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Response to ‘Suck it up and get on with the job’

Monday, 16 January 2017  | Kara Martin

Katie Brice chooses a soft target in an editorial in the Herald Sun (15/1/17). Millennials have been blamed for their work ethic, yet again. She does not need to fear a backlash… there is no advocacy group to speak out on their behalf. She also raises some philosophical comments about the nature of work, which may reveal more about her own experience of work.

Let me begin with her comments on work. She uses a dictionary definition of work to suggest that work was not meant to be enjoyable. It is true that most of our synonyms for work - toil, drudgery, labour - point more to the fact that work has been impacted by the Fall. They point to the difficulty and frustration of work that are predictable following the curse in Genesis 3:17–19.

However, work existed before the Fall and was a positive activity. God worked, creating the earth and everything in it, and pronounced it good (Genesis 1). God invited human beings to join him in working in the Garden: tilling the earth, looking after Eden and naming the animals (Genesis 2:15, 19–20).

Work itself was not cursed after the Fall; only the process of work. In fact, most people find a level of enjoyment in working. We are designed to work, and the cruellest thing is to deny people the opportunity to work. So it is natural that people should expect some level of satisfaction in working. If the work itself is uninteresting, then the reward may come from the working relationships, or simply in the wage or salary received.

What Katie has picked up on is the reality that there has been a transformation in the nature of work. Whereas our parents sometimes worked to live, slaving away to earn enough money to keep the family housed, clothed and fed, nowadays, we have more choice in the range of jobs open to us. In addition, our work is not as physically demanding. We have the opportunity to look to work as a means of finding purpose and meaning.

This is not necessarily a new thing for humanity. Work up until the industrial revolution was often based around the home, such as farming or cottage industries. Artists have always seen work as means of expressing meaning and purpose.

While the industrial revolution gave rise to the concept of a job and a wage, and tended to lead to work being more mechanistic, dangerous and less satisfying, the technological revolution today provides great opportunities for people to start and run their own businesses.

Katie mentions that our parents often spent their working life in one or two organisations. The nature of organisations has changed so significantly that even someone trying to be ‘loyal’ my not be able to stay in the one company. Technology and globalisation have led to a hugely competitive environment, and many organisations do not survive as long as they did in the past. If they do survive, they often change ownership, with key positions often being replaced.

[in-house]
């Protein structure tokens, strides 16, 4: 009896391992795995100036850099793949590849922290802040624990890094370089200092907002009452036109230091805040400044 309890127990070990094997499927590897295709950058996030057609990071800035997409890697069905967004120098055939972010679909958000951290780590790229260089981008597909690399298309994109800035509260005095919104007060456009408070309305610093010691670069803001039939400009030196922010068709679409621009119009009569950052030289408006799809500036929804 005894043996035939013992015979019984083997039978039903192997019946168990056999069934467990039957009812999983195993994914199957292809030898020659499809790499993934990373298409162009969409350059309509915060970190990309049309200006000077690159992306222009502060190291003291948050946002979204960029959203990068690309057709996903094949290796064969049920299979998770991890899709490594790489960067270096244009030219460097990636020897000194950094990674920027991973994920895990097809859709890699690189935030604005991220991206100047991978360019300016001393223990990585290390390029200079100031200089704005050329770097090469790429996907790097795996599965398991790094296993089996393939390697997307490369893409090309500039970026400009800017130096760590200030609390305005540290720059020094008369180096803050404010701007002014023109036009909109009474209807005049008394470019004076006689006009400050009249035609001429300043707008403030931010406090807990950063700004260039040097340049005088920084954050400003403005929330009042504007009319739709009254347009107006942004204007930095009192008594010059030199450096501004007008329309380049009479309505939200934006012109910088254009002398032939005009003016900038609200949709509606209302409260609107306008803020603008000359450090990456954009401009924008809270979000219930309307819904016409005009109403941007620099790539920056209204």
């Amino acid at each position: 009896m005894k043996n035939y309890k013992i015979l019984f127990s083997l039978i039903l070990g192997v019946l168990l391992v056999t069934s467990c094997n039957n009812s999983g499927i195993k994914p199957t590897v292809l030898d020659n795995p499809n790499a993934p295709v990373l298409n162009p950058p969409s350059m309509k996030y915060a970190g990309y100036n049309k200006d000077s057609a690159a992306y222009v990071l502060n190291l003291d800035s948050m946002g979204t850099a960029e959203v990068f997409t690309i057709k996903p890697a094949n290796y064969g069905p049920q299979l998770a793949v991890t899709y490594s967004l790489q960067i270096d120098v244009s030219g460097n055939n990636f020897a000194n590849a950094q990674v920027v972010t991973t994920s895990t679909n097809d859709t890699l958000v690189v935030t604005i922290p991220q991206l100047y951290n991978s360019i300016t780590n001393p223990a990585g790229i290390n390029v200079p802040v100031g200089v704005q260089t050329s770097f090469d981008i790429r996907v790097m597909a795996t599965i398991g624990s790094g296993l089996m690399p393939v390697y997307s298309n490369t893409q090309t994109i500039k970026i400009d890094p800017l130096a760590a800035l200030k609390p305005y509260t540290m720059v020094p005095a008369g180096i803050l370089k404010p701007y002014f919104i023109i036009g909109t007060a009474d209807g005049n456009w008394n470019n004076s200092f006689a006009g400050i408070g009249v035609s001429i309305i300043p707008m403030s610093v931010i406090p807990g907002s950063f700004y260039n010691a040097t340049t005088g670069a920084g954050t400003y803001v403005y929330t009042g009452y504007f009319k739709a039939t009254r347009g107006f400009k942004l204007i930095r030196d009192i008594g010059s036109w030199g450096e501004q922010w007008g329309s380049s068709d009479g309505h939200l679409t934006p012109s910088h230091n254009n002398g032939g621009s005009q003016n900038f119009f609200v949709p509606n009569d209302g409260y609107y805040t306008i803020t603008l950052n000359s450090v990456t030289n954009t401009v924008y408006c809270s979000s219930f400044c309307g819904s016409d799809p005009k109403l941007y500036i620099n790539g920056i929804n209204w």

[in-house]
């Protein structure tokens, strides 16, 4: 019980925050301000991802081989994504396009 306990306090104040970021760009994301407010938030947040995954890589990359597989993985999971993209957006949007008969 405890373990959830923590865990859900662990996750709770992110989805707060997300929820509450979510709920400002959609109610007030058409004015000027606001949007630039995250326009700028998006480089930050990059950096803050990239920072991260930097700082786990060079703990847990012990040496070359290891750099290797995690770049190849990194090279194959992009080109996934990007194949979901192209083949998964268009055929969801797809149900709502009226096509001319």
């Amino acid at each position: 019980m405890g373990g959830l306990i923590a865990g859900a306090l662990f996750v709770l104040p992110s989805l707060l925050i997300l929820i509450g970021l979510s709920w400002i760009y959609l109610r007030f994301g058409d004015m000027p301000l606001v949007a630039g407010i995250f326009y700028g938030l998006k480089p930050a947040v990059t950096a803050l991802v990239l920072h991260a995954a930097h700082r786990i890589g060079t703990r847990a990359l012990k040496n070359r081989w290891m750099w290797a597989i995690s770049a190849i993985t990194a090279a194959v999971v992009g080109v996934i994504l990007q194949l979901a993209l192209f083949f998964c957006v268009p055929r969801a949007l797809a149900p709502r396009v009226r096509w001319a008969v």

Vocations have also changed dramatically. While a teacher, pharmacist or doctor might be able to work in their profession for life, most other vocations are vulnerable. I started my working life as a journalist, moved into communications, then human resources, training, business analysis, lecturing and policy work. Disruptive technologies are impacting on vocations such as taxi driving (Uber), paper journalism (online access to news), hotel management (Airbnb) and so on.

The restlessness amongst workers is often a result of the flatness of modern organisations. Increasingly, to move up in an organisation, one needs to change organisations, because it may take a long time for someone to leave to create an opening.

While Katie believes Millennials are too picky and expect too much from work, they are actually suffering more from the transformation of work, and the impact of technology, than Gen X and the Baby Boomers who created the context for change. They are also the product of some unfortunate parenting and education. Simon Sinek points out that this is a generation who were told they could do anything, that they should have high expectations, that they could aspire to change the world. They have been told that they are the ones to fix the problems caused by our generations including climate change, terrorism, unemployment and nuclear proliferation.

What we have to embrace is that the nature of work is changing very quickly. It is the Millennials who will need to adapt to the new environment of job insecurity, technology disruption and globalisation (see the New Work Order Report by the Foundation for Young Australians),

If Millennials see this change as an opportunity to explore meaning and purpose, to create new work and opportunities, then we should be celebrating that, not blaming their work ethic or advising them to ‘suck it up’. Work is good but working is cursed, and there will always be a balance between those pressures. Work also has the potential to be redeemed, with a focus on working to create positive change, and in my experience it is Millennials who are leading the way with those initiatives.

Kara Martin is Project Leader with Seed, lecturer with Mary Andrews College and author of Workship: How to use your working to worship God, published in March 2017.

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